Very good posts above. You are are very unbalanced in the saddle, which will make it much harder for your mare to keep herself balanced upright and off the forehand.
As the above posters said, sit back on your seat bones more, so that you have a 'triangle' or contact on the saddle. Your two seat bones, and you pubic bone, should have your weight evenly distributer over them.
Keep your shoulders back and then really work on relaxing your thigh/knee to allow the lower leg to come more under your centre of gravity and stabilise to become more effective. At the moment the lower leg is almost totally ineffective and is just 'waving in the wind' so to speak. You really need to loosen that upper leg to get a steady lower leg, I'm sure you will find that she is much more responsive once you make this change ;)
Our upper body's carry the bulk of our weight, and so when you are leaning forward and tipping onto your pubic bone, you are inadvertently pushing weight down onto the horses shoulders, which in turn creates a horse that is on the forehand. It is very difficult for a horse to come off the forehand and begin to come over its back when the rider is pressing their weight onto it's shoulders.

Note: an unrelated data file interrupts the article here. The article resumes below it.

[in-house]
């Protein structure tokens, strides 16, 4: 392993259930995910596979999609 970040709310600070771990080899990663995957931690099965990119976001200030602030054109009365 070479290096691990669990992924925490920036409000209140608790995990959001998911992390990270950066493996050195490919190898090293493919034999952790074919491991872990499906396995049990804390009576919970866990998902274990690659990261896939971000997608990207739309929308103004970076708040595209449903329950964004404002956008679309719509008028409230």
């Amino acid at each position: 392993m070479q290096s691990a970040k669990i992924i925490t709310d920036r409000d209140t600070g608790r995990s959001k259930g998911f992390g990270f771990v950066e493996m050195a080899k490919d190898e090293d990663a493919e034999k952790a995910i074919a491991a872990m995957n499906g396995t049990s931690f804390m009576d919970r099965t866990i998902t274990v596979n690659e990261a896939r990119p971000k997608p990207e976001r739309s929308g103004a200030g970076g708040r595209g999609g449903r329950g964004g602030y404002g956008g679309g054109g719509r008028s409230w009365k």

Your mare is a VERY good horse as she's not falling on her face. So once you can get yourself into an upright, balanced position, just imagine how much nicer she will be
Your trot also seems to fall apart a bit after the canter. This is because in canter she is not going forwards at all, and you are blocking her through your pelvis, so when she comes back to trot she is already unbalanced and on the forehand.
I recommend that you do millions of trot-canter-trot transitions once you've fixed your position, in order to get her hind legs more active and really working her back muscles. In canter, try to ride 'into' her rather than just sitting on top of her. If you can picture your seat being connected to her, think that your seat is your accelerator and brake rolled into one. Push into her to stay with her movement and have control of it. You need to be in control of the speed of the canter by using your seat, so really try to sit into her and drive rather than being a passenger and having nothing but rein to try and steady her.